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“The same primary characters get involved in detective work because again, Rhett’s daily diversion uncovers an unlikely event.”
Three hours after a prominent Houston philanthropist is murdered, a mysterious man leaps into the murky gulf waters from a fishing pier in Galveston, Texas, disappearing in front of six stunned witnesses. Rhett Sanders, by random chance, had met the apparent suicide victim just weeks before, and his experience in market research tells him that something doesn't make sense. He enlists the help of his girlfriend, Toni, and his best friend and criminal attorney, Chris Beck, to investigate these deadly incidents. They uncover a connection between the suicide victim, the murdered philanthropist, and a doctor with a taste for killing. But more dangerous is the threat presented by an ex Navy SEAL, who has more than a taste for killing—he has the experience.

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Chapter 1

“How will you get past the security guard?”

Since the guard spent most of his time at the entrance to the posh Timberwilde Drive community, and only made rounds once an hour from inside an SUV, he wouldn’t pose much of a problem.

“I’m coming in the back way. From the bayou.”

Yesterday afternoon, he made a trial run. Parking his car under a bridge a mile away, he walked invisibly through the thick woods along Buffalo Bayou. Tonight, the same route would be a piece of cake.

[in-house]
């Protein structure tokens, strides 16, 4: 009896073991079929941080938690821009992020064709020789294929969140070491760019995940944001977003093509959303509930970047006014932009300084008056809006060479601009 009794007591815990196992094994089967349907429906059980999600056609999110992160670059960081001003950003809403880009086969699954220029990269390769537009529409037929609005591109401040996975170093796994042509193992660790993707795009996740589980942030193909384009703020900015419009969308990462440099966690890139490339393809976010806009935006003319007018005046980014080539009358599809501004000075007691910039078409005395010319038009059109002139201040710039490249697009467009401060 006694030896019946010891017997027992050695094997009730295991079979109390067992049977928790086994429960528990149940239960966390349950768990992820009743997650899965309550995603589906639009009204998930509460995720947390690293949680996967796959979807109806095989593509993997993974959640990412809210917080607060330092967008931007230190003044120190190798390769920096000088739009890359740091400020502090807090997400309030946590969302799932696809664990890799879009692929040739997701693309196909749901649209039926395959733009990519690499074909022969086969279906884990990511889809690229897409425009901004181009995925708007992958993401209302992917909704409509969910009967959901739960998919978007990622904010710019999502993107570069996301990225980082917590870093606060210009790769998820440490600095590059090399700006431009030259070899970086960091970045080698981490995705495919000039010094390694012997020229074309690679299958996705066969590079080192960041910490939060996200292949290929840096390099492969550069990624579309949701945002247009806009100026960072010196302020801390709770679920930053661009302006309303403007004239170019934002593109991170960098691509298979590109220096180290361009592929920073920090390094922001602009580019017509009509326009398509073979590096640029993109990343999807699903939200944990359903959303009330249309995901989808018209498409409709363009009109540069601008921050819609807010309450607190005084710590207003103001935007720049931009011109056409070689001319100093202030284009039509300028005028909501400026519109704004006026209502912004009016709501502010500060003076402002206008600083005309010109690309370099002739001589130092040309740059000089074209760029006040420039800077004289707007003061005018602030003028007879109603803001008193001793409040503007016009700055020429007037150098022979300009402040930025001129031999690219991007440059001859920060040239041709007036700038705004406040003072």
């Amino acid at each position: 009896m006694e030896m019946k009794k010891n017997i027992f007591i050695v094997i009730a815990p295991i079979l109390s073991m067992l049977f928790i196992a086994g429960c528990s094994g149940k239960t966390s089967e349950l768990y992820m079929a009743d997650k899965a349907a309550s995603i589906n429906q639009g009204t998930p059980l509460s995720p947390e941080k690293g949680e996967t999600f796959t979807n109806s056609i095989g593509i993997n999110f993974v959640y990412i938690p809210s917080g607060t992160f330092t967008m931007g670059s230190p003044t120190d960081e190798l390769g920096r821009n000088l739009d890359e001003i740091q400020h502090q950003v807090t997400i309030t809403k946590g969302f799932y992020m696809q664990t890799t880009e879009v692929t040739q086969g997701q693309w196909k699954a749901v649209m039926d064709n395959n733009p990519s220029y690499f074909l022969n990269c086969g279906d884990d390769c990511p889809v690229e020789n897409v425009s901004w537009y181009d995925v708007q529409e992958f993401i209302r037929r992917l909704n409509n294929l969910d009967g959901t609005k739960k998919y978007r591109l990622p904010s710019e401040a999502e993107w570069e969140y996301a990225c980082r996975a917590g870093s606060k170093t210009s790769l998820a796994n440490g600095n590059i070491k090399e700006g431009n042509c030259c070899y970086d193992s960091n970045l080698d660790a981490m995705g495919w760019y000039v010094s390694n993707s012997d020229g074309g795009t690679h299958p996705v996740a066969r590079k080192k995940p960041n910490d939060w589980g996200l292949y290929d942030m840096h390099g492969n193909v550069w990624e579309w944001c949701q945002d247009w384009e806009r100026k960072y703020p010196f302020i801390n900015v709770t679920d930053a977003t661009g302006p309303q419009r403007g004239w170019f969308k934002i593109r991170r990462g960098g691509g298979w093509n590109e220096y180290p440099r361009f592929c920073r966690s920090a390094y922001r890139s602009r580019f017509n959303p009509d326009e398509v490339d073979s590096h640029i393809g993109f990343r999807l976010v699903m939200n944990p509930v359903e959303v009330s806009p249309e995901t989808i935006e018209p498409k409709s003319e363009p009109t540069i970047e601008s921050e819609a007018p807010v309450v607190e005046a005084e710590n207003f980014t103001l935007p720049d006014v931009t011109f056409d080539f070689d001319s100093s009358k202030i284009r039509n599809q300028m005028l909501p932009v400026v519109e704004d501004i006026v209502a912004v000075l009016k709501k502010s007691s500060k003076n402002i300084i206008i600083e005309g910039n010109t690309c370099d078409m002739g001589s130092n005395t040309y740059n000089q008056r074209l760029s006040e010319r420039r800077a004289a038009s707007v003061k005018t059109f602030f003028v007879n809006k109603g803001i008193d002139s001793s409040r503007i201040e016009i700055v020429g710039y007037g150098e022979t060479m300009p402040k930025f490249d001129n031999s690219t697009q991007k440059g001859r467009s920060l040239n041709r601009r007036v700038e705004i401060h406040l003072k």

“How will you get in?”

The questions annoyed him.

“The French doors on the back patio. I’ll break the glass. There’s no alarm, and he’ll be asleep upstairs.”

“How will you, uh, you know. Do it?”

The man shot back a look that said this had better be the last question.
“You don’t need to know that.”


Four hours later, just before ten o’clock, he was in the mansion’s backyard, squatting under an oak tree, behind a row of azaleas. The moon provided enough light to make the walk along the bayou easier than he expected. And he could easily see the security guard drive to the end of the cul de sac, and circle back to the guardhouse a half-mile away. He was dressed in dark colors, wearing a long-sleeved t-shirt, jeans, and running shoes. He held the hammer he’d use for the initial break-in, but carried nothing else. He didn’t need a weapon.

Within a few minutes, he watched the lights upstairs go dark. He looked at his watch. Give him twenty minutes. He was ready. Ready to do the job. Ready to cash his biggest paycheck ever. He checked his pulse. Fifty beats per minute.

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